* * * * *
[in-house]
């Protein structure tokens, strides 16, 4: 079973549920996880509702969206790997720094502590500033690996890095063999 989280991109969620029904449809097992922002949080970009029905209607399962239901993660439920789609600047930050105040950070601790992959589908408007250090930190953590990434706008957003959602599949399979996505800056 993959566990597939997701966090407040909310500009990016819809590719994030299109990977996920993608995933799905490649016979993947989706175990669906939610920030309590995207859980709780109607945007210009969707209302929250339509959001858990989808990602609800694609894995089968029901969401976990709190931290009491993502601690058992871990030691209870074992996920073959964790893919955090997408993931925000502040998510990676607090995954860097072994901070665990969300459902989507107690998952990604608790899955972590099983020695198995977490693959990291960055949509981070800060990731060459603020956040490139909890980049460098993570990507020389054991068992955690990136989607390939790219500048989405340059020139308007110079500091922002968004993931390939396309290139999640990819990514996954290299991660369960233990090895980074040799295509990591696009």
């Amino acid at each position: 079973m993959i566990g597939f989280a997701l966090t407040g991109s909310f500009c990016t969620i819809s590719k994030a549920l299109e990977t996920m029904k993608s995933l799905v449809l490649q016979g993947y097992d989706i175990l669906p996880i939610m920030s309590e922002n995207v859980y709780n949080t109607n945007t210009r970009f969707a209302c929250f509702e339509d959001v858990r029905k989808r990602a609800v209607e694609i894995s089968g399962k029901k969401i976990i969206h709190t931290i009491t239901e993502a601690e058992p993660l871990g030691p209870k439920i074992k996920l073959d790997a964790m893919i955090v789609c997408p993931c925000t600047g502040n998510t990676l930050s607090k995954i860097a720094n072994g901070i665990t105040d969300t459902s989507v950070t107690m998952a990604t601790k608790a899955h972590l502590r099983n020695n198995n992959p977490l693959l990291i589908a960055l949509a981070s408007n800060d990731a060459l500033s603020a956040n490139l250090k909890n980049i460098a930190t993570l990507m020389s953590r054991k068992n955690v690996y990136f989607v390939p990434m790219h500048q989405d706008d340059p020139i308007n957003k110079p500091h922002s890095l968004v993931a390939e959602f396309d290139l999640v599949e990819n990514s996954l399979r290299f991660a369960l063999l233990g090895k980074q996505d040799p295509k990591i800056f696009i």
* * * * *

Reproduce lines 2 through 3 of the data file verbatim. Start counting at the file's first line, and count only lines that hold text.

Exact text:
């Protein structure tokens, strides 16, 4: 079973549920996880509702969206790997720094502590500033690996890095063999 989280991109969620029904449809097992922002949080970009029905209607399962239901993660439920789609600047930050105040950070601790992959589908408007250090930190953590990434706008957003959602599949399979996505800056 993959566990597939997701966090407040909310500009990016819809590719994030299109990977996920993608995933799905490649016979993947989706175990669906939610920030309590995207859980709780109607945007210009969707209302929250339509959001858990989808990602609800694609894995089968029901969401976990709190931290009491993502601690058992871990030691209870074992996920073959964790893919955090997408993931925000502040998510990676607090995954860097072994901070665990969300459902989507107690998952990604608790899955972590099983020695198995977490693959990291960055949509981070800060990731060459603020956040490139909890980049460098993570990507020389054991068992955690990136989607390939790219500048989405340059020139308007110079500091922002968004993931390939396309290139999640990819990514996954290299991660369960233990090895980074040799295509990591696009």
């Amino acid at each position: 079973m993959i566990g597939f989280a997701l966090t407040g991109s909310f500009c990016t969620i819809s590719k994030a549920l299109e990977t996920m029904k993608s995933l799905v449809l490649q016979g993947y097992d989706i175990l669906p996880i939610m920030s309590e922002n995207v859980y709780n949080t109607n945007t210009r970009f969707a209302c929250f509702e339509d959001v858990r029905k989808r990602a609800v209607e694609i894995s089968g399962k029901k969401i976990i969206h709190t931290i009491t239901e993502a601690e058992p993660l871990g030691p209870k439920i074992k996920l073959d790997a964790m893919i955090v789609c997408p993931c925000t600047g502040n998510t990676l930050s607090k995954i860097a720094n072994g901070i665990t105040d969300t459902s989507v950070t107690m998952a990604t601790k608790a899955h972590l502590r099983n020695n198995n992959p977490l693959l990291i589908a960055l949509a981070s408007n800060d990731a060459l500033s603020a956040n490139l250090k909890n980049i460098a930190t993570l990507m020389s953590r054991k068992n955690v690996y990136f989607v390939p990434m790219h500048q989405d706008d340059p020139i308007n957003k110079p500091h922002s890095l968004v993931a390939e959602f396309d290139l999640v599949e990819n990514s996954l399979r290299f991660a369960l063999l233990g090895k980074q996505d040799p295509k990591i800056f696009i």